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Waste Energy
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Waste Energy

Opportunities to drive Ejectors using existing or otherwise-wasted energy

Transvac has developed a range of Ejectors that use waste (free) energy usefully which help in the urgent drive to reduce energy costs and thereby carbon emissions.


Once a suitable source of high-pressure gas or liquid has been found there are many potential applications where an Ejector can be used as a reliable and robust gas Compressor.


Typical examples include:


  • Flare and Flash gas compression
  • Boosting production of low-pressure Wells (Gas, Oil or Multiphase)
  • Compressor replacement
  • De-bottlenecking Compressor trains
  • Unloading liquid from Wells
  • Increasing performance of existing Compressors

Compressor Recycle Opportunity

Waste or excess gas energy can be used to drive Ejectors. For example: High-pressure, gas energy from an existing mechanical Compressor that is normally wasted across an anti-surge valve when in recycle mode, can be used to drive a gas Ejector.


With globally 1000’s of existing mechanical Compressors in recycle with waste energy available, the opportunities to use waste energy usefully are vast.


There are other sources of available high-pressure gas that can be used to drive an Ejector including;

  • Compressor discharge gas
  • Export gas
  • Gas injection or lift gas
  • Gas from 1st or 2nd stage Separator

Using compressor recycle gas to drive an Ejector
Transvac's Ejector Test Facility

High Pressure Liquids Opportunity

In many oil & gas facilities, produced water, injection water, seawater, amine, multiphase or other high-pressure liquids can be used to drive an Ejector. Where an existing liquid stream is available, but at a lower pressure than required by the Ejector, a booster pump can be added to boost the pressure to drive an Ejector. High pressure liquids are simply ‘borrowed’ and typically returned back to the process.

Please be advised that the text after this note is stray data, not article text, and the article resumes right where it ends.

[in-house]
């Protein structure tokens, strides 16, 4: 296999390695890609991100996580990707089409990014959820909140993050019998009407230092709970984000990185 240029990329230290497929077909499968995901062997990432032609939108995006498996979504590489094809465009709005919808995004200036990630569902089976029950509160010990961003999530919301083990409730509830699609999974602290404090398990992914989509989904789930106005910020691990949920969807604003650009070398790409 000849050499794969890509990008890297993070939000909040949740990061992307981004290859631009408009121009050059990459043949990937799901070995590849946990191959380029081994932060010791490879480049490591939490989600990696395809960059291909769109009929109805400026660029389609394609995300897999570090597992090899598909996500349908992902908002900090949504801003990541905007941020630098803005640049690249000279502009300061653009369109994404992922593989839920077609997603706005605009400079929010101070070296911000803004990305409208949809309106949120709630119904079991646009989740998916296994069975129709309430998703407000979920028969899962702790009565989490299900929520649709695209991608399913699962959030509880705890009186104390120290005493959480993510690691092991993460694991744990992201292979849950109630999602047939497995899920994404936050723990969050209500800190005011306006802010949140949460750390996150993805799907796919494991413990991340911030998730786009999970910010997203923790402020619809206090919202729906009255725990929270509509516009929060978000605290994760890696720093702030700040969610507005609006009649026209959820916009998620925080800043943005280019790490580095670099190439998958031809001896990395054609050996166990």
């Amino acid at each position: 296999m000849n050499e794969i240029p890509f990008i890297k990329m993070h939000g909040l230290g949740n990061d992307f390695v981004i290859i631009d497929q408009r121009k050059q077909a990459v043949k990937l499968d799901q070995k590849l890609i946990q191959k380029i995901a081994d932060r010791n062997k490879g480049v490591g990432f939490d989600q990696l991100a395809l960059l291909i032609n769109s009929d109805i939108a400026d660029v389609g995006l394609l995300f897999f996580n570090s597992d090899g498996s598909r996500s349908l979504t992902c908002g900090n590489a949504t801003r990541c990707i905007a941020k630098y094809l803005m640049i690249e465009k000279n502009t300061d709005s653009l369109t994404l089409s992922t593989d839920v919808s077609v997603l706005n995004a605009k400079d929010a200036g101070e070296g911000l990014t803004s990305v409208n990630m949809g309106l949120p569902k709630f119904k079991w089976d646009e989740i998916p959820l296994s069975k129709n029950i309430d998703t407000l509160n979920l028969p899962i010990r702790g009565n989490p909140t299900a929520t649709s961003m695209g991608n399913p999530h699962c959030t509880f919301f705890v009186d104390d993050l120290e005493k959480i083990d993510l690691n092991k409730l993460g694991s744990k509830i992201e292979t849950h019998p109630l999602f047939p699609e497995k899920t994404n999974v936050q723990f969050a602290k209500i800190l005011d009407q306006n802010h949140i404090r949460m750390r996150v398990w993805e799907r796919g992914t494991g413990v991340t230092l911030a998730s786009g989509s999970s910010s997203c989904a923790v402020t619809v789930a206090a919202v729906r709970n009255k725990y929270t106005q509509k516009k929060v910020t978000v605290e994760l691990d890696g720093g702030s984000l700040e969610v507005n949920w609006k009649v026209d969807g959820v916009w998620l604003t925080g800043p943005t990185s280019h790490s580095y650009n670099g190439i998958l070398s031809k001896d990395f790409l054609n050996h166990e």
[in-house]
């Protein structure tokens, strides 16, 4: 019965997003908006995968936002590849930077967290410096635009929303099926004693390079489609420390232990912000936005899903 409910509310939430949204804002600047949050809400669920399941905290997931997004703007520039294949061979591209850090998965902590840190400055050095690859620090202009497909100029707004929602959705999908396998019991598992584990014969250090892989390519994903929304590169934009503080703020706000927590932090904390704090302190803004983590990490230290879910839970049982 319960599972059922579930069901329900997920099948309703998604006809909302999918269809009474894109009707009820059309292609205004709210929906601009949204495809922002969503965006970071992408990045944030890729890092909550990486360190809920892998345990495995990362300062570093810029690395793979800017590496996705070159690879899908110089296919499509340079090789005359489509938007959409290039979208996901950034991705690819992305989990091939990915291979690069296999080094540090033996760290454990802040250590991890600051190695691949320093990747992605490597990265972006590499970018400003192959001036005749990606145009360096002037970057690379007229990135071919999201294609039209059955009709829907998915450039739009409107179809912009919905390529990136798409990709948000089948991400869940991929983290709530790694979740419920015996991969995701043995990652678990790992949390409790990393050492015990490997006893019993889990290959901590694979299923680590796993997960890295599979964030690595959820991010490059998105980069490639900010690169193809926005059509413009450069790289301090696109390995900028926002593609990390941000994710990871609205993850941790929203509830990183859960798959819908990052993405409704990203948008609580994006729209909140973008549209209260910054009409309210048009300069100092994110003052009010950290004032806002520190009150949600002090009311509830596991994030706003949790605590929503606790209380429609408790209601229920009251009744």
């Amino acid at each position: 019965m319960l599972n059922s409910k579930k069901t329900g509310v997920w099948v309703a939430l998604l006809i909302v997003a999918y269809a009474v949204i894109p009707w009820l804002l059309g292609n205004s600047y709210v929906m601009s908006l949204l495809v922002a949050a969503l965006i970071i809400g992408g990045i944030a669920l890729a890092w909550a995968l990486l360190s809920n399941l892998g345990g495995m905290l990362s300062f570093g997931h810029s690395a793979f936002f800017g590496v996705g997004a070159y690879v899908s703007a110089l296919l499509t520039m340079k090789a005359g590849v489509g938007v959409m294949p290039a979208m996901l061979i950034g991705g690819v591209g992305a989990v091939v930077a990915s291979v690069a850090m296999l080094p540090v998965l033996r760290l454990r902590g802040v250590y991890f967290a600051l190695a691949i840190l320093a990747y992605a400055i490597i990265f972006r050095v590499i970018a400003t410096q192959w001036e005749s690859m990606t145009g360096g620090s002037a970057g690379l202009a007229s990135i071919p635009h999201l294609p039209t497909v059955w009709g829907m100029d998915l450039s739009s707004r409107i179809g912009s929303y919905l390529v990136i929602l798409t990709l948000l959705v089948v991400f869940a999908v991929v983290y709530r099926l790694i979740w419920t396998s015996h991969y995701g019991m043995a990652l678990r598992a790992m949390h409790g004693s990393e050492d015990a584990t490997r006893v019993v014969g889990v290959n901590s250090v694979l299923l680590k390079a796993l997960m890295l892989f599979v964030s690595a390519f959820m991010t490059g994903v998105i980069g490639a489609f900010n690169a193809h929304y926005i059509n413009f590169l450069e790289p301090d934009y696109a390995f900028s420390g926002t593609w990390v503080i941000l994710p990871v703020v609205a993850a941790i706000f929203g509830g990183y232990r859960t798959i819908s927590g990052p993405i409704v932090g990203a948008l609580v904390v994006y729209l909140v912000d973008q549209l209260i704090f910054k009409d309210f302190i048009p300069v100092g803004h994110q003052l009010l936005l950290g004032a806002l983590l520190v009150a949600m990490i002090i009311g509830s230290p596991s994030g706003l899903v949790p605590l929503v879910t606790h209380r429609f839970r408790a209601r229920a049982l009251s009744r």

Transvac continues to improve the operating efficiency of liquid driven Ejectors, meaning that even less liquid flow is required, when compared to older, less efficient traditional Ejector designs. This continual improvement makes more projects viable, especially when only small ‘slipstream’ flows from existing high-pressure pumps are available. This is of particular importance for facilities in remote or desert climates, where for example water usage is at a premium.

Liquid Driven Ejector to Boost Well Production

Award Winning Flare Gas Recovery Project


Transvac has applied this approach to a high-profile Flare Gas Recovery project in Saudi Arabia. The project utilised a slipstream of injection water to drive a Flare Gas Recovery Ejector. The Ejector entrained, compressed and recovered the otherwise-flared gas stream back into the Separator (WOSEP), where it was sent for processing. The Client is now looking to roll-out this approach at multiple other sites as a way to eliminate flaring by again utilising this available water stream.


More information on this award winning project can be found here.

Pressure Let-Down Opportunity

Rather than simply wasting pressure energy across a valve or similar let-down device, an Ejector can be driven (delivering the same pressure let-down), but performing a gas compression duty, for free! In some cases, the technique can also be used for Flare Gas Recovery


Well Revival / Well Boosting

Transvac has used this technique effectively in upstream oil & gas, where high pressure Wells are being choked. Rather than wasting the pressure energy across the choke valve, the Ejector nozzle becomes, in effect, a choke and uses the energy usefully. The available high-pressure energy is used to drive an Ejector to assist weak, low pressure wells – or even revive dead / shut-in wells!

How an Ejector can use a high pressure well to boost a low pressure well

Compressor Replacement

In a recent project in Saudi Arabia, a pressure let-down opportunity was identified at a gas and oil separation plant (GOSP), which operated with high- and low-pressure gas compression trains. Transvac was able to install an Ejector package which utilised the otherwise-wasted pressure energy, lost across a valve in the high-pressure (HPPT) stream, to entirely eliminate the low-pressure (LPPT) mechanical compressor. Not only does this Ejector package operate using existing waste energy, it eliminated the running costs and significant maintenance of the low-pressure compressor.